The writing was on the wall, but still PATFO didn't cut the cord with Jefferson, maybe for fear of putting too much on Leonard's plate early. Danny Green was just starting to establish himself then too, but hadn't earned much trust yet. Jefferson was still the "steady veteran," even though he had completely abandoned going to the basket by this point, a whopping 7.8 percent of his attempts coming at the rim, with three dunks in 41 games.

The Spurs had plenty of talent, a scintillating mix of young and old, but it still looked uneven and unfocused for much of the year. They looked soft. But then they picked up Boris Diaw, and unloaded Jefferson to the Warriors for Stephen Jackson, giving up a 2012 1st round-pick to get rid of him. "Cap'n Jack" was everything Jefferson wasn't. He was bold. He was brash. He was unafraid. He "made love to pressure." They went 22-3 afterward and won their first 10 playoff games before... well that's not important.

There have been plenty of Spurs who weren't great players. By definition, only a few can be. That wasn't why Jefferson was so despised. His unpardonable sin was violating Pop's number one requirement for players: He didn't compete. He wasn't mentally strong. The brighter the spotlight, the more he shrank from it. The Spurs were renowned for their orneriness and toughness, especially come playoff time. Jefferson was the antithesis of that.

By the next season, Jefferson was reduced to a deep reserve for the 2012-13 Warriors and Spurs fans delighted in him missing two free-throws with 1:57 to go in Game 1 of their second-round series, when Golden State was up eight. If he makes those, the game is probably over. Instead, the Spurs rallied from 16 down with less than four minutes to go and won in double-overtime.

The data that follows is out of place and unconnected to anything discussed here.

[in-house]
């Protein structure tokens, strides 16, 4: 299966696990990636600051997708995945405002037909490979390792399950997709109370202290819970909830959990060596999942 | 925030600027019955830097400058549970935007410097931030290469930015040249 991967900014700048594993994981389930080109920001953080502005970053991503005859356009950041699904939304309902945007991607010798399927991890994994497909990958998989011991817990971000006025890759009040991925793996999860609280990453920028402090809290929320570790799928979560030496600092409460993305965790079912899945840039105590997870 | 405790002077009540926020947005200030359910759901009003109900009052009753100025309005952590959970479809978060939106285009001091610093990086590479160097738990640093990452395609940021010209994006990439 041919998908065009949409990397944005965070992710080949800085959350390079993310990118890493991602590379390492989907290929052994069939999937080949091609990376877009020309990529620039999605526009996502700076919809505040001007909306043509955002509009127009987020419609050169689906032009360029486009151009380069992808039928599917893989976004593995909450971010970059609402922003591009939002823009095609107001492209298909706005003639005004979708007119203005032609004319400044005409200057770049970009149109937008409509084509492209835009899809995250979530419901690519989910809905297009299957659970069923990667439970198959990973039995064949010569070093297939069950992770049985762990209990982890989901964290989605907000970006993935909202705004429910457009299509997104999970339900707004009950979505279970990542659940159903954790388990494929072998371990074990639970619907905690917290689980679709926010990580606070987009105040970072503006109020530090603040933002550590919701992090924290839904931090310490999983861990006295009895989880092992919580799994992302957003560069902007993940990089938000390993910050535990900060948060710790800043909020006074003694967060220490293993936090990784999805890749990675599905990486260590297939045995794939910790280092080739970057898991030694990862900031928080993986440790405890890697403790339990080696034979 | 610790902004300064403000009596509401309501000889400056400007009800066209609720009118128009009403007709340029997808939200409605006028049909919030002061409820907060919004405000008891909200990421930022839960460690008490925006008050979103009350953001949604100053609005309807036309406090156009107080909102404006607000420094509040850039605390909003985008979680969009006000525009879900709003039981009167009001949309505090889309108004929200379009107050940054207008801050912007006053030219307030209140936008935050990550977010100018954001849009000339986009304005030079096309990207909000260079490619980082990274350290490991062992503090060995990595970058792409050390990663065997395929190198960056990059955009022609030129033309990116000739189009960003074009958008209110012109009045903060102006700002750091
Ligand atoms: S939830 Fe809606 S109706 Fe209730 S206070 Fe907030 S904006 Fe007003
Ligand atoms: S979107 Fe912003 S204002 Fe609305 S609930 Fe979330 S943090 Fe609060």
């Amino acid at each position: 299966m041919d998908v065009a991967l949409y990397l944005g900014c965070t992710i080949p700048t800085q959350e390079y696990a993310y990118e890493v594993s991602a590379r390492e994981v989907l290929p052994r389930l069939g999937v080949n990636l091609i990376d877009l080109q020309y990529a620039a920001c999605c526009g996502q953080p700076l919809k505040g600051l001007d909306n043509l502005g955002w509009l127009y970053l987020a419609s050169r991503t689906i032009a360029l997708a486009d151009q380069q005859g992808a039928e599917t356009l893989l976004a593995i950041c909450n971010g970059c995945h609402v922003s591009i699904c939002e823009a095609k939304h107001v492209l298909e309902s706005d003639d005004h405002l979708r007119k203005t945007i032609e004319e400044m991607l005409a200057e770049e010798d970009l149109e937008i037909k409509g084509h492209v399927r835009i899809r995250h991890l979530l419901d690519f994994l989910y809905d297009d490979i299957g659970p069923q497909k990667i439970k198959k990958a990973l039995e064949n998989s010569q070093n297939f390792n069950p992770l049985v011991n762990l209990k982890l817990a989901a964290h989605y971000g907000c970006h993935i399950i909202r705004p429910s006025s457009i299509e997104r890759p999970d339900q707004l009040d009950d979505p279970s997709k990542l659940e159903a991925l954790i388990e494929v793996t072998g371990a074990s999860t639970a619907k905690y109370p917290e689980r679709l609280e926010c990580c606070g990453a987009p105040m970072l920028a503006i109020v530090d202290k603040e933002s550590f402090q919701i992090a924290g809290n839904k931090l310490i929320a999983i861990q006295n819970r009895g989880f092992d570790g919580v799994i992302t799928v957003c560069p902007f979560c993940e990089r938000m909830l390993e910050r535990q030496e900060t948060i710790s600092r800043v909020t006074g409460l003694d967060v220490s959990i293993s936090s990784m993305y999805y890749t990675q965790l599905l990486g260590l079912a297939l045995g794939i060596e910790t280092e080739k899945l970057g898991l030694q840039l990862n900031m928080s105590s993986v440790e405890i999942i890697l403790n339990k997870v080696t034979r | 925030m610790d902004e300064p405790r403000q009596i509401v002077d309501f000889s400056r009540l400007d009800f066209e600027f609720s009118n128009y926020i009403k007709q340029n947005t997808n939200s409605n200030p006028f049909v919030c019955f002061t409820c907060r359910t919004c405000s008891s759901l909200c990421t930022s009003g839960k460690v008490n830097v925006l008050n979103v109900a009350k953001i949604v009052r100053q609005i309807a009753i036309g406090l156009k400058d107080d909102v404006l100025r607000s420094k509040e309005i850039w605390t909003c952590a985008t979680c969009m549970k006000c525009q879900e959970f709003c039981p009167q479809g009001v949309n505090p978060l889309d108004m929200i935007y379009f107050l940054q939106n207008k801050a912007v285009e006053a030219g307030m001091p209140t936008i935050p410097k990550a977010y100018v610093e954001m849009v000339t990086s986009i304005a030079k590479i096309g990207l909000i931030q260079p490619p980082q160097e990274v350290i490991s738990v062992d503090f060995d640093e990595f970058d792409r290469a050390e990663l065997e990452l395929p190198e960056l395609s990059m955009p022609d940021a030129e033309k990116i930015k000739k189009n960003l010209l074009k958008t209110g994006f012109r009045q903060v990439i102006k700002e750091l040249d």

Jefferson became a journeyman after that, moving on to Utah, then Dallas, and finally Cleveland. He was going to re-sign with the Mavs but Mark Cuban let him out of it to join the Cavs after DeAndre Jordan changed his mind and returned to the Clippers after originally agreeing to sign with Dallas. RJ was ring-chasing, but who cared? It was Richard Jefferson. It's not like he'd do anything but sit the bench.

Well he played 74 games, seeing more time on the court than either Ginobili or Kyle Anderson did for the Spurs. He didn't play well, mind you, but dude's 35 and his game always depended on his athleticism. The more surprising aspect was that he continued to have a big role even during the playoffs and that he actually played better in the postseason, often looking more useful for the Cavs against the small-ball Warriors than Love.

Jefferson hustled. He competed. He played without fear. What was the difference? Were James and Tyronn Lue able to reach him in ways that Duncan and Pop could not? Did the reality that this would be his last, best chance to get a ring light a fire underneath him? Or was he finally unburdened by expectations? We'll probably never know what the reasons were.

What I do know is that it's probably time to unburden ourselves of any remaining bitterness or resentment toward RJ. Everything ended up working out in the long run. If he played the way we all expected him to for the Spurs, they probably would have one fewer title and one fewer 24-year-old superstar. Let's be happy for him that he gets to go out a champion.

Okay, now that might be taking it a bit too far.